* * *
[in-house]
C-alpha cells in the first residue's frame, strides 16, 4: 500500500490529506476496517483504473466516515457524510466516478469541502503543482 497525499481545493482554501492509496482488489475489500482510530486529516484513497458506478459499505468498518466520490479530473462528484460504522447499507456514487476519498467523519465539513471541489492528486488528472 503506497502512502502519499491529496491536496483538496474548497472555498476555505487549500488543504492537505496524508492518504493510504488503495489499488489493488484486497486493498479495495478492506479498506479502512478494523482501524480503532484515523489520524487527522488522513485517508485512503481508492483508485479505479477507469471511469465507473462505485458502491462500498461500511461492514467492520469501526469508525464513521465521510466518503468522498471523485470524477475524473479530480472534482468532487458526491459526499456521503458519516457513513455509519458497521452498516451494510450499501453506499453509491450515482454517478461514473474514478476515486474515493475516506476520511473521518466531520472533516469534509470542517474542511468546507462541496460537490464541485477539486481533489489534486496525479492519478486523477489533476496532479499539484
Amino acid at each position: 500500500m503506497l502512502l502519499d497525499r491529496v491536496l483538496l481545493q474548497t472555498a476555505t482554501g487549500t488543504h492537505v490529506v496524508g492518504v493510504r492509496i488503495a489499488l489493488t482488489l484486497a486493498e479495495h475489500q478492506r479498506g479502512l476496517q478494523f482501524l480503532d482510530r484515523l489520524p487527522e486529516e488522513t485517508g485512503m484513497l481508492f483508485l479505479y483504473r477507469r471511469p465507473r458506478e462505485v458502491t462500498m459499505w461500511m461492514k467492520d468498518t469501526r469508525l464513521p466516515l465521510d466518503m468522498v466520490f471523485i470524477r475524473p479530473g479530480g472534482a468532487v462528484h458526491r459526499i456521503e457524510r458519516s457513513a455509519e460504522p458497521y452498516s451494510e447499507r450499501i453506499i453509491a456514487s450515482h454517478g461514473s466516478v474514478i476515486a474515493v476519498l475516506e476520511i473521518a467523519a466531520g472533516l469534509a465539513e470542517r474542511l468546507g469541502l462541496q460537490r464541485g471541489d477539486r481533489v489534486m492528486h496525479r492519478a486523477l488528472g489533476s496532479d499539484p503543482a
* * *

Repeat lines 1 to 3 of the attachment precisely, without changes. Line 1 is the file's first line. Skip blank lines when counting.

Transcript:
[in-house]
C-alpha cells in the first residue's frame, strides 16, 4: 500500500490529506476496517483504473466516515457524510466516478469541502503543482 497525499481545493482554501492509496482488489475489500482510530486529516484513497458506478459499505468498518466520490479530473462528484460504522447499507456514487476519498467523519465539513471541489492528486488528472 503506497502512502502519499491529496491536496483538496474548497472555498476555505487549500488543504492537505496524508492518504493510504488503495489499488489493488484486497486493498479495495478492506479498506479502512478494523482501524480503532484515523489520524487527522488522513485517508485512503481508492483508485479505479477507469471511469465507473462505485458502491462500498461500511461492514467492520469501526469508525464513521465521510466518503468522498471523485470524477475524473479530480472534482468532487458526491459526499456521503458519516457513513455509519458497521452498516451494510450499501453506499453509491450515482454517478461514473474514478476515486474515493475516506476520511473521518466531520472533516469534509470542517474542511468546507462541496460537490464541485477539486481533489489534486496525479492519478486523477489533476496532479499539484
Amino acid at each position: 500500500m503506497l502512502l502519499d497525499r491529496v491536496l483538496l481545493q474548497t472555498a476555505t482554501g487549500t488543504h492537505v490529506v496524508g492518504v493510504r492509496i488503495a489499488l489493488t482488489l484486497a486493498e479495495h475489500q478492506r479498506g479502512l476496517q478494523f482501524l480503532d482510530r484515523l489520524p487527522e486529516e488522513t485517508g485512503m484513497l481508492f483508485l479505479y483504473r477507469r471511469p465507473r458506478e462505485v458502491t462500498m459499505w461500511m461492514k467492520d468498518t469501526r469508525l464513521p466516515l465521510d466518503m468522498v466520490f471523485i470524477r475524473p479530473g479530480g472534482a468532487v462528484h458526491r459526499i456521503e457524510r458519516s457513513a455509519e460504522p458497521y452498516s451494510e447499507r450499501i453506499i453509491a456514487s450515482h454517478g461514473s466516478v474514478i476515486a474515493v476519498l475516506e476520511i473521518a467523519a466531520g472533516l469534509a465539513e470542517r474542511l468546507g469541502l462541496q460537490r464541485g471541489d477539486r481533489v489534486m492528486h496525479r492519478a486523477l488528472g489533476s496532479d499539484p503543482a